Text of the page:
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Fidelity quietly promotes digital assets execs following key departure in senior ranks

Fidelity quietly promotes digital assets execs following key departure in senior ranks
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Fidelity head Abigail Johnson has been longtime supporter of Bitcoin and other digital assets
  • Senior exec Chris Tyrer left key position in January
  • Manuel Nordeste and Cynthia Lo Bessette promoted to new posts in digital assets unit

Ever since Chris Tyrer announced he was leaving his position as a top executive in Fidelity Digital Assets in January, market watchers have kept an eye out for who would replace him.

And there’s little wonder why — of all the TradFi institutions making a play in cryptocurrencies, none may ultimately be as influential as Boston-based Fidelity Investments.

Crypto trailblazer

“This role is massive,” Sam Wellalage, founder of recruitment firm WorkInCrypto.Global in London, told DL News. “The role will be quite a big piece of how Fidelity will move into web3, blockchain, and tokenisation. And it’s going to be part of the economics of the whole crypto space going forward.”

Fidelity, with some $4 trillion under management, has long been a trailblazer in developing cryptocurrencies as a bona fide asset class attracting a new generation of investors.

After a hiring spree, its digital asset unit reached, or perhaps exceeded, the 500-person mark this year as the company snapped up new personnel during the crypto winter. Tom Jessop has been the president of Fidelity Digital Assets since January 2018, according to his LinkedIn profile.

NOW READ: Fidelity may beat hiring goal for a 500-strong crypto unit in finance land grab

So who is replacing Tyrer in this big job? It’s still under wraps, but there may be a few clues.

Tyrer, who had the title Fidelity Digital Assets: Head of Institutional, Head of Europe, posted a public farewell from the firm in January. In the meantime, digital assets executive Manuel Nordeste has been quietly rising through the ranks, and one insider confirmed to DL News that Nordeste has taken on some of Tyrer’s former responsibilities.

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‘The role will be quite a big piece of how Fidelity will move into web3, blockchain, and tokenisation’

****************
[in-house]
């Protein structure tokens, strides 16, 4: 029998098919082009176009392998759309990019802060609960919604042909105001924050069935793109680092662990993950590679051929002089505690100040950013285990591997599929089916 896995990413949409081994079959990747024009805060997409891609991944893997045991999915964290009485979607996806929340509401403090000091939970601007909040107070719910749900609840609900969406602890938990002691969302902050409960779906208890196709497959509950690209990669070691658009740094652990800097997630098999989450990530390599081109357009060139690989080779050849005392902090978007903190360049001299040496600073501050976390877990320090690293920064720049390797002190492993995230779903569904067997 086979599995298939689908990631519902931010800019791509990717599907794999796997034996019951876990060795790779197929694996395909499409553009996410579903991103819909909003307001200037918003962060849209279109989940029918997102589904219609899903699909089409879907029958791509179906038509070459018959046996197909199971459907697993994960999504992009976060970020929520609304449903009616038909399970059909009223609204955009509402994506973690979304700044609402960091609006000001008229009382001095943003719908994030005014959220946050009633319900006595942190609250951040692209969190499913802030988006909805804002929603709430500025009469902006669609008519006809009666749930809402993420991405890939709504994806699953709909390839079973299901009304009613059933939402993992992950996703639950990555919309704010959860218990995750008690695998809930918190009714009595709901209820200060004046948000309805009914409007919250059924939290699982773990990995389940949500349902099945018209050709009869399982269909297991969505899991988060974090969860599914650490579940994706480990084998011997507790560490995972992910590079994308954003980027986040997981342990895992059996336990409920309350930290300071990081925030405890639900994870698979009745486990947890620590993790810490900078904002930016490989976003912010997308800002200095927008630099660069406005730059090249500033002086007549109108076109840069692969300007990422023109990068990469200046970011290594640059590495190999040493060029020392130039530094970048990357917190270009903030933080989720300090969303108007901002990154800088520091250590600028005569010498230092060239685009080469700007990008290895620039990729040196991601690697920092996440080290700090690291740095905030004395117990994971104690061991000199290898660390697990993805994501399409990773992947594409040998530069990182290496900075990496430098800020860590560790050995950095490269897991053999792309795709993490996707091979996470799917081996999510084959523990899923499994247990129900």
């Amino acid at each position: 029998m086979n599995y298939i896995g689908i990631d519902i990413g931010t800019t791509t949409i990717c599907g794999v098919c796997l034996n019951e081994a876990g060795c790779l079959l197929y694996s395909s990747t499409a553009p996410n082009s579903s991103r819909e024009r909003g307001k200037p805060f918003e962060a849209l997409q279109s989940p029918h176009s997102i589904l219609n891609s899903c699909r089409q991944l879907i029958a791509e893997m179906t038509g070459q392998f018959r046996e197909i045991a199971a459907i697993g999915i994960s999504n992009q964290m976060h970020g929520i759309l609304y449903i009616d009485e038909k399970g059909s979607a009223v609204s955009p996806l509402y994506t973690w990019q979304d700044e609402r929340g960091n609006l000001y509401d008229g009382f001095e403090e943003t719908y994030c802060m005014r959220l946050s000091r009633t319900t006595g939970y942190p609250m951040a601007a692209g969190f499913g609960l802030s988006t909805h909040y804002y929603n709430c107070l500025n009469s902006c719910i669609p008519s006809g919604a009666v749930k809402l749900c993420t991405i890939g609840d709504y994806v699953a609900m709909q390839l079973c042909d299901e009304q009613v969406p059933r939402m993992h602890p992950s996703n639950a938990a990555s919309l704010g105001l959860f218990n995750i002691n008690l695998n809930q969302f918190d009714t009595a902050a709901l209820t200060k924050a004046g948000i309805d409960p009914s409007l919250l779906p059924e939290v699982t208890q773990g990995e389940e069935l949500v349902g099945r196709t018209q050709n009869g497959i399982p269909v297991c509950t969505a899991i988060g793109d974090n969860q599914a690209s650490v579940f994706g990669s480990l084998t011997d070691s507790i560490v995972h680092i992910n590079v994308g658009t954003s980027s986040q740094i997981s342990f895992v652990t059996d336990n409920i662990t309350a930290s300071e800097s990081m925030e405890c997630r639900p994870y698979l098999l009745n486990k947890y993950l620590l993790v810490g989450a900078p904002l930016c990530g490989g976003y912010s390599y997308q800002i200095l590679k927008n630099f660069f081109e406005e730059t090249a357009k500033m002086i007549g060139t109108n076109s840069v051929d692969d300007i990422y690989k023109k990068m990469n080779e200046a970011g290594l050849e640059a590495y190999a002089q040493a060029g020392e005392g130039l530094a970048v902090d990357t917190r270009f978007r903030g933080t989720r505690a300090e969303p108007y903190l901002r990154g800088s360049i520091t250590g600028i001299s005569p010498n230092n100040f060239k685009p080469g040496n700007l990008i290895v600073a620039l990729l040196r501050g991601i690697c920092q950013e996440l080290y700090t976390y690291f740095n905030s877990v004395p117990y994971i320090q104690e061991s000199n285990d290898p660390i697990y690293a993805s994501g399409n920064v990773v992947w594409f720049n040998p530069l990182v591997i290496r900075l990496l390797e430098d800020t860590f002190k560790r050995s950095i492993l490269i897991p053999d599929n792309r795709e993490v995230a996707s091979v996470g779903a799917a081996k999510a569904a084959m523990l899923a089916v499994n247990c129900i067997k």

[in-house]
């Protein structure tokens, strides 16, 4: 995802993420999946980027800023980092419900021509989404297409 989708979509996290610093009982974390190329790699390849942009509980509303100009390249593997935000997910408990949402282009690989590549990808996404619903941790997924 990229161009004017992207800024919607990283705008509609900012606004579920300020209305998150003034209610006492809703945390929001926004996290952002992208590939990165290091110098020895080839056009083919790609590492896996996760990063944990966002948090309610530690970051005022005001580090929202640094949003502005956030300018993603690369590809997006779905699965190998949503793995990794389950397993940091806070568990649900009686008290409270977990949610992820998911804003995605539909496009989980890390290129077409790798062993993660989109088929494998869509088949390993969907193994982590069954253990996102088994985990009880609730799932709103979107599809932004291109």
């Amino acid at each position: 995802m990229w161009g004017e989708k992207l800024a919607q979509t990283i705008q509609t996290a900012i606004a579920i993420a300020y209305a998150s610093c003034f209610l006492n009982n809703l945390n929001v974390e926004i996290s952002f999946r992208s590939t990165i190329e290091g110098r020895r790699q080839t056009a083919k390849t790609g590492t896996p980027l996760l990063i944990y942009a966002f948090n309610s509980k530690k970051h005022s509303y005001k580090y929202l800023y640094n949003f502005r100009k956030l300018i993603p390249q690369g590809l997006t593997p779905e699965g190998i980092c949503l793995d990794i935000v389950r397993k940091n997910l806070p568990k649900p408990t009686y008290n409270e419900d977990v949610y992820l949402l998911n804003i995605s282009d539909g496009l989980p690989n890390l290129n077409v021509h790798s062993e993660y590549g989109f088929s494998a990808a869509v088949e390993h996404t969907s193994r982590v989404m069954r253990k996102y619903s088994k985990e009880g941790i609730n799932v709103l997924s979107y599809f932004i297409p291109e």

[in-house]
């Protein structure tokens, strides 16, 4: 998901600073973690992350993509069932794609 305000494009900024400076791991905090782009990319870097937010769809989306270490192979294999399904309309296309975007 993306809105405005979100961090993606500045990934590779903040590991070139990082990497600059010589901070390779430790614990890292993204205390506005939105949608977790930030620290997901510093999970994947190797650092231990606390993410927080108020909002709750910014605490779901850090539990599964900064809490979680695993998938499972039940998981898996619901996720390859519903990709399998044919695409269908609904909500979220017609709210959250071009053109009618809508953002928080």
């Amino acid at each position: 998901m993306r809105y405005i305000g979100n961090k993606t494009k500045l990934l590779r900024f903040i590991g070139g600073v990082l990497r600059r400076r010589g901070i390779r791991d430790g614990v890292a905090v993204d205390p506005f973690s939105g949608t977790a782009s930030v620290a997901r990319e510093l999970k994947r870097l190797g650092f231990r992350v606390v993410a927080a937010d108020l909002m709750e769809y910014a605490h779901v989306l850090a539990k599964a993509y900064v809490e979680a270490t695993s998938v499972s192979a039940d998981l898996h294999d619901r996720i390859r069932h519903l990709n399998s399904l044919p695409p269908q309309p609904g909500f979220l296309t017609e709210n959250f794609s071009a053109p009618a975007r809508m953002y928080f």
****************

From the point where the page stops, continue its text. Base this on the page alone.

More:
The company promoted London-based Nordeste, a vice president, to lead European business development late last year. Nordeste’s title doesn’t match Tyrer’s previous one, and it’s unclear which responsibilities he’s undertaken; a formal announcement on his shift in duties hasn’t been made.

Nordeste isn’t the only one in the digital assets division who got a promotion. Earlier this year, Cynthia Lo Bessette became head of Fidelity Digital Asset Management, according to her LinkedIn profile.

NOW READ: Secretive trading firms that pile into crypto are ‘first sign’ of mainstream adoption

Before that, she was Head of Asset Management Legal and Digital Assets Legal, an expanded role she held for 10 months after almost four years as head of Asset Management Legal.

“It makes sense for them to promote internally,” said Wellalage, who hunts for candidates in crypto for hedge funds and startups and has never worked with Fidelity. “If somebody’s already in that ecosystem, and is familiar with how they’ve built up that business.”

‘Critical’ space

All this shuffling indicates that Fidelity is still committed to expanding in crypto, even as other big financial institutions retreat from the sector amid a US regulatory crackdown.

Christian Staub, managing director for Fidelity International’s European business, told Financial News earlier this month that the digital assets space is “critical” for the company.

“We see a lot of opportunities around trading, settlement, and tokenisation,” he told the news organisation. “The infrastructure of our industry will be disrupted by some of these ventures.” (Fidelity International operates separately from Fidelity Investments and manages its own crypto business.)

NOW READ: How the FTX collapse marks the start of a ‘migration’ to TradFi

On January 31, Tyrer wrote in the LinkedIn post: “After nearly four years, today is my last day. I joined with a mandate to set up and run the international business. I later took on additional responsibility as president of Fidelity Digital Asset Management before leading our institutional offering.

It’s unclear where Tyrer is going. It’s customary in the UK financial industry to receive a paid, three-month break after leaving a role, dubbed gardening leave. Gardening leave is a way for companies to avoid mingling client business with rival firms that poach talent. The end of April marked three months after Tyrer’s departure date.

Fidelity and Tyrer declined to comment. Nordeste and Bessette were contacted for comment.

A previous version of this story incorrectly said Chris Tyrer was head of Fidelity Investments’ digital assets unit.

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